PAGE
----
This is a 100% original one owner watch with its original bracelet, papers, booklet, box and purchase receipt – it also has an incredible history.
The original owner of the watch joined the army as one the last ever intake of 20 Boys Service, Apprentice Armourers aged just fifteen – his heart’s desire was to become a member of the Army Airborne Forces but the minimum age for selection was 18.
Consequently once he had finished his initial two years training at an Army Apprentice College he was still only 17 1/2 years old so was posted to Dortmund awaiting his 18th birthday and it was there that he met the Seamaster 300 in the NAAFI store.
In 1970 and now finally aged 18, he and his Omega were posted to Aldershot for P Company Selection – they completed the selection together and from then he served as a Paratrooper with his Seamaster strapped to his wrist every day. In 1974 he passed the Pathfinders Selection and entered the elite of the Para Brigade and then in 1975 passed the SAS Selection course.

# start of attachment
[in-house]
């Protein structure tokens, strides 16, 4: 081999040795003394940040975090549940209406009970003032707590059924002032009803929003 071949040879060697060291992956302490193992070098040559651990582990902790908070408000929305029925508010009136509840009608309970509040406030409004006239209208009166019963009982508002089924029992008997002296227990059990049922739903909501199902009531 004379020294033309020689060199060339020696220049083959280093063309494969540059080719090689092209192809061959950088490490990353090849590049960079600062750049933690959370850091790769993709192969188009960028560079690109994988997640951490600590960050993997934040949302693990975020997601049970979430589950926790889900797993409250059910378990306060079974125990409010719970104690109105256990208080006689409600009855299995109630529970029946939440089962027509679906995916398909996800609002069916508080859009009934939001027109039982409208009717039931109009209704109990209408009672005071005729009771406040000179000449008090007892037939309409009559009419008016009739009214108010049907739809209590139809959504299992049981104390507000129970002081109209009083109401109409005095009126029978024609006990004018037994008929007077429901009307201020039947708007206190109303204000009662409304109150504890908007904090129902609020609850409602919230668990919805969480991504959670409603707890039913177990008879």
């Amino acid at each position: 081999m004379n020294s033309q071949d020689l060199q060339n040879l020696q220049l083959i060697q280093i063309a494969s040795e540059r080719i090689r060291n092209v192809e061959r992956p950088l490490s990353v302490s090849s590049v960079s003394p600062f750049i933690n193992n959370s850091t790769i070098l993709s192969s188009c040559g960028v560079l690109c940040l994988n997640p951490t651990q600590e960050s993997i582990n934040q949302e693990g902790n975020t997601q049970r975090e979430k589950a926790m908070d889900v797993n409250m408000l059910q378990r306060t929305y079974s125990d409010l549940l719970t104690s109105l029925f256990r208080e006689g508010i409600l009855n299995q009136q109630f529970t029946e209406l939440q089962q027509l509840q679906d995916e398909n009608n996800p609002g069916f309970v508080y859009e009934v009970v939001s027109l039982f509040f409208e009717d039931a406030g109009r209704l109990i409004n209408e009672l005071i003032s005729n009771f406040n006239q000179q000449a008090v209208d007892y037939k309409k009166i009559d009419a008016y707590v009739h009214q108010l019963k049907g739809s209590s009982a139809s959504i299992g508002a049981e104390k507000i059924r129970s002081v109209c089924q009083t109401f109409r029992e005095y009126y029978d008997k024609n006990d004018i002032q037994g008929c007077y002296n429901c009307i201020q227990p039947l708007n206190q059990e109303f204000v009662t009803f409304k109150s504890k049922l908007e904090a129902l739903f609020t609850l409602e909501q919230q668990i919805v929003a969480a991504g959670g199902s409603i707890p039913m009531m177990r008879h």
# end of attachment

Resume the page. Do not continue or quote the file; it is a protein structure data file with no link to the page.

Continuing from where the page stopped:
Over a period of 9 years, this watch took part in:
- Over two hundred military parachute jumps
- Three Jungle Warfare Courses
- A Winter Survival Course
- Active Service in Northern Ireland, the Middle East, and Central America.
among many other things…
The watch was serviced regularly and never failed, even in the most extreme environments.
The crack in the bezel insert appeared in 1976 in Dhofar. Having been on patrol all day in sweltering heat his company returned to base camp where there was a swimming pool. Jumping into the pool to cool down he heard a click from his wrist which was the black insert of the bezel cracking as a result of the sudden change in temperature – the crack can still be seen very clearly but fortunately the insert is stable.
When he left the regiment at the end of the 1970’s the Seamaster 300 got locked away in a safe and forgotten about for almost forty years.
We acquired this incredible watch recently, totally blown away by its overall condition, its completeness and of course the amazing history. I’m afraid that it’s not for sale.